•  Oregon Revised Statutes (ORS) 222.170
•  Transportation and Circulation – Access
•  Driveway Treatment
•  Site Design Review
•  Vehicle Area Design ( & .080.C)
•  Driveways and Turn-around Design (
•  Pedestrian Access & Circulation (AMC
•  Parking Lot Landscaping & Screen Standards (AMC 18/4.4.030) / Street Dedication Requirements (AMC
•  City of Ashland Street Design Standards (AMC Table
•  Easement Language
•  Frontage Improvements (North)
•  Frontage Improvements (South)
•  Transit Improvements
•  Issues from last month’s discussion…
•  Affordability, Base Density and Undevelopable Lands
•  Tonight

Questions of Staff
Commissioner Pearce asked what the proposal was for rezoning the Oregon Department of Transportation (ODOT) and the Central Oregon and Pacific Railroad properties.  Mr. Severson thought it would go in the R-2 zone.  Borders between districts extended to the center of the right of way.
Applicant’s Presentation
Robert Kendrick/Ashland/Explained it had been a year-long process. Had he known; he would had submitted the proposal differently.  The affordability component had been a challenge. The requirements could break the project.  He was open to making a lot line adjustment to make the units fit.  He had wanted to avoid doing two sets of plans, so he submitted developers plans that had caused some confusion.  The project worked.  He acknowledged the public response having a project on Highway 99.  He used the Road Diet as an example noting that since it was put in place accidents and injuries had decreased dramatically.  Ashland built approximately 15 apartments each year when it could handle over 50 yearly.  The type of housing in this project would keep people in town.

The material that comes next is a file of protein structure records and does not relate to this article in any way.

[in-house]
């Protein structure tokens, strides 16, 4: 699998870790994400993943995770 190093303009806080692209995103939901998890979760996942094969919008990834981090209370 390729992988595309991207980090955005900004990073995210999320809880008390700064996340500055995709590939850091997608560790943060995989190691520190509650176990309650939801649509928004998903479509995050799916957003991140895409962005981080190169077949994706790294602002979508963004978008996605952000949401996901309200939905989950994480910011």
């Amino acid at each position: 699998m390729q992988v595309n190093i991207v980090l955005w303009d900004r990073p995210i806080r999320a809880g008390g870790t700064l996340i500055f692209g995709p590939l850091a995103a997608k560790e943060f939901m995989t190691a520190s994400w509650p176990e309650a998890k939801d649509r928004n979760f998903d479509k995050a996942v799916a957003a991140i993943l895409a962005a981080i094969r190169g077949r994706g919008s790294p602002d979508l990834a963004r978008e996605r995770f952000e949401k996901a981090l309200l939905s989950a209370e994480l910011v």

Public Testimony
Don Greene/Ashland/Noted his credentials as a planning commissioner in Ashland and Jackson County for 30 years. He referenced a section of the parking ordinance and questioned having a driveway access for a 200-unit development instead of requiring it to be a street.  The code also required 5-foot landscape areas when it abutted private property.  He did not think there was enough space to meet the requirements.  The driveway needed a sidewalk and should have a bike path.  The driveway would not accommodate bikes with 1,800 vehicle trips a day.
Rebuttal by Applicant
Amy Gunter/Medford/
Explained the exception to the design standard for 5-foot landscaping abutting private property would be explored during site review.  They were showing the driveway conceptually and it was not up for approval currently.  She clarified all trips to the site were not impacting this one narrow driveway, there would be other access points.  Additionally, apartments did not have a.m. and p.m. peak hour volumes.